She enrolled Sean at a Sylvan Learning Centre, at a monthly cost of $375. (The parents could afford it: Ms. Nelson is an accountant and her husband is a lawyer.) It involved two afternoons a week, and Sean had to sign a contract that he would read three to five times a week, for 20 minutes at a stretch.
Within six months, the turnaround was so dramatic that when Sean's test results showed his reading comprehension at a Grade 10 level, she insisted he be retested.
"Sylvan goes back to basics," Ms. Nelson said. "The kids miss out on some of the building blocks in school, and the school system keeps moving the children ahead, whether they're ready to succeed or not. Sylvan assesses the children and goes back to their level, and develops the skills the children need."
Ms. Vemb and her husband were so concerned about their daughter's academic difficulties they suggested the school hold her back in Grade 5, but they were told the school did not do that at such a young age. Besides, said Ms. Vemb, "her teacher said, 'Oh no, she's right along with the rest of the class.' My husband and I would say, 'Oh my God, the rest of the class is doing this bad?' "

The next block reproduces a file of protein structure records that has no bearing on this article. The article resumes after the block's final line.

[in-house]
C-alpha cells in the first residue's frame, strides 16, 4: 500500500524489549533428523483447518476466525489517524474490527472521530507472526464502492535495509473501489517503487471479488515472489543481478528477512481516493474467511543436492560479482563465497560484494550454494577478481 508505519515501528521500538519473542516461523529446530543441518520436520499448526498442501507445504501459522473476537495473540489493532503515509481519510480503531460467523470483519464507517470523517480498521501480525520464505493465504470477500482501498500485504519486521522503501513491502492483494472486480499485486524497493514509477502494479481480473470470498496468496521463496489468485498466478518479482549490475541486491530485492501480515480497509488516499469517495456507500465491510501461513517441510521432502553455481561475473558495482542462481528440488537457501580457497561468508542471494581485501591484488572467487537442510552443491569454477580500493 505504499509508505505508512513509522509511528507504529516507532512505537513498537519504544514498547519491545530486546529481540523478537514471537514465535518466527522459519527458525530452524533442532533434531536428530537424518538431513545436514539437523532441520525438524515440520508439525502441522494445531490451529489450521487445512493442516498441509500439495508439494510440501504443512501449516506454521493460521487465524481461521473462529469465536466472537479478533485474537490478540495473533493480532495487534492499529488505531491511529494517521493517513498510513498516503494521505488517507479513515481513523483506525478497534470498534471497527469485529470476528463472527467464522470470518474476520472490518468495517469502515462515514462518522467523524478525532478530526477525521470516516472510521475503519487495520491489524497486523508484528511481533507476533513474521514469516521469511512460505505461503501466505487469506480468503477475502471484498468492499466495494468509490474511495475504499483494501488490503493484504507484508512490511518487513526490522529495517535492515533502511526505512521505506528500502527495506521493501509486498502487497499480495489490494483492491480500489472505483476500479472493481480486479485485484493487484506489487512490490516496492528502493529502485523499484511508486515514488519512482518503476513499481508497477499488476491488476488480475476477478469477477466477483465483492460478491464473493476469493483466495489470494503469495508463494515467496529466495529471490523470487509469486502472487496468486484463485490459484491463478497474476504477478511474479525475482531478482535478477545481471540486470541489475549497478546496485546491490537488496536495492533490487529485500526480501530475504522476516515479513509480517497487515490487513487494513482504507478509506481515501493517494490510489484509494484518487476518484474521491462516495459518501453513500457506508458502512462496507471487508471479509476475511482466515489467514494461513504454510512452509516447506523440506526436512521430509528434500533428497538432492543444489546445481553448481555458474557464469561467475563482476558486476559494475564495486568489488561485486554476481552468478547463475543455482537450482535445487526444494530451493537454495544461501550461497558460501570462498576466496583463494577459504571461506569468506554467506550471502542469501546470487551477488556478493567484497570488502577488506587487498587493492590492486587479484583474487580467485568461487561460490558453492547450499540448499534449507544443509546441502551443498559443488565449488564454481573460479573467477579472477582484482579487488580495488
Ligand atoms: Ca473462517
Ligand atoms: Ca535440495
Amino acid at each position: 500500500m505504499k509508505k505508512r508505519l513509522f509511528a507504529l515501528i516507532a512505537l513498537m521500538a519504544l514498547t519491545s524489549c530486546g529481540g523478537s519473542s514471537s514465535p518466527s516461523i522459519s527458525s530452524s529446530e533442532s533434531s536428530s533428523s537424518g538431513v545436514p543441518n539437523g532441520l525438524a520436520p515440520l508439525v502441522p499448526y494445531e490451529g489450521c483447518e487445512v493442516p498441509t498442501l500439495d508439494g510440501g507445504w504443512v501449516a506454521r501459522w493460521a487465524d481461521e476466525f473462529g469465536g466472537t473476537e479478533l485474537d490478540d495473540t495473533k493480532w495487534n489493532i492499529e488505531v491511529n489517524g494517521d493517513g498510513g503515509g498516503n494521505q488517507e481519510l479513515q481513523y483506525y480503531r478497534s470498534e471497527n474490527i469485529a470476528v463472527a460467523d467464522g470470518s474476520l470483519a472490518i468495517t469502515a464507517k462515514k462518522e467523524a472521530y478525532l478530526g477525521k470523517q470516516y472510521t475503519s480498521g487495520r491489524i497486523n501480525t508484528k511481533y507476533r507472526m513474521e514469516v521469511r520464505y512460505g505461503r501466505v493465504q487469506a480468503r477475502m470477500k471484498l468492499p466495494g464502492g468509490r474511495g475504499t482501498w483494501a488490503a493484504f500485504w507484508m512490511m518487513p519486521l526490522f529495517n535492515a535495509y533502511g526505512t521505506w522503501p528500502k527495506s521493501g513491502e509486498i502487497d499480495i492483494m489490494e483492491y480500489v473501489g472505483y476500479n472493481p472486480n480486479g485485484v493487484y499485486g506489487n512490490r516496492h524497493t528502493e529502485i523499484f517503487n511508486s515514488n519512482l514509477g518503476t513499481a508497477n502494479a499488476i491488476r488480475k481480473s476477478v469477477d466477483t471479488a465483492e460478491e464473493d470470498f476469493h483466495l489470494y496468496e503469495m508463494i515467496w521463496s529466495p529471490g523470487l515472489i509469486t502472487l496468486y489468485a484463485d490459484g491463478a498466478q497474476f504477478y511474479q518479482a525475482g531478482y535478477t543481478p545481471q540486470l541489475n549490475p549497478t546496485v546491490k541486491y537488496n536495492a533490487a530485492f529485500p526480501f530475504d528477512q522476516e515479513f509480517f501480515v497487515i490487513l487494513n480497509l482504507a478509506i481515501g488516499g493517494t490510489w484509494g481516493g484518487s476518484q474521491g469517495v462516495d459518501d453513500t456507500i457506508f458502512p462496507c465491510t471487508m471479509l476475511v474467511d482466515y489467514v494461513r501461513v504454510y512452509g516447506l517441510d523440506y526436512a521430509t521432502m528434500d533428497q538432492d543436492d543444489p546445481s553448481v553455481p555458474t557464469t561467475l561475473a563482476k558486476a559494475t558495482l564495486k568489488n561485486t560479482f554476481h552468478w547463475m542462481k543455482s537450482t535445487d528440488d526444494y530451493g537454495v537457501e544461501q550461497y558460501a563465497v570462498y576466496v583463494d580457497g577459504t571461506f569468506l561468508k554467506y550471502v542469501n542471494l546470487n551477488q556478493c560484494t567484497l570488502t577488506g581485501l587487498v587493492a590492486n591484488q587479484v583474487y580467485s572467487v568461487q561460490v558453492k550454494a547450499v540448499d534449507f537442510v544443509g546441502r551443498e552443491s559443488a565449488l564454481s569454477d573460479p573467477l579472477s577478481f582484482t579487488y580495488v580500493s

Where there is extra help in school, teachers seem to batter against the students' learning problems with little effect. Erin Jarron took an after-school class with the math teacher whose lessons she had been having difficulty following. But there was just one way of teaching and those who didn't get it felt stupid. "It didn't help at all," the 15-year-old said.
At Sylvan, she brought in her homework and worked closely with her instructor, who had just four pupils to teach. Soon she had made enough progress she could enroll in advanced math, and now feels bound for university once again.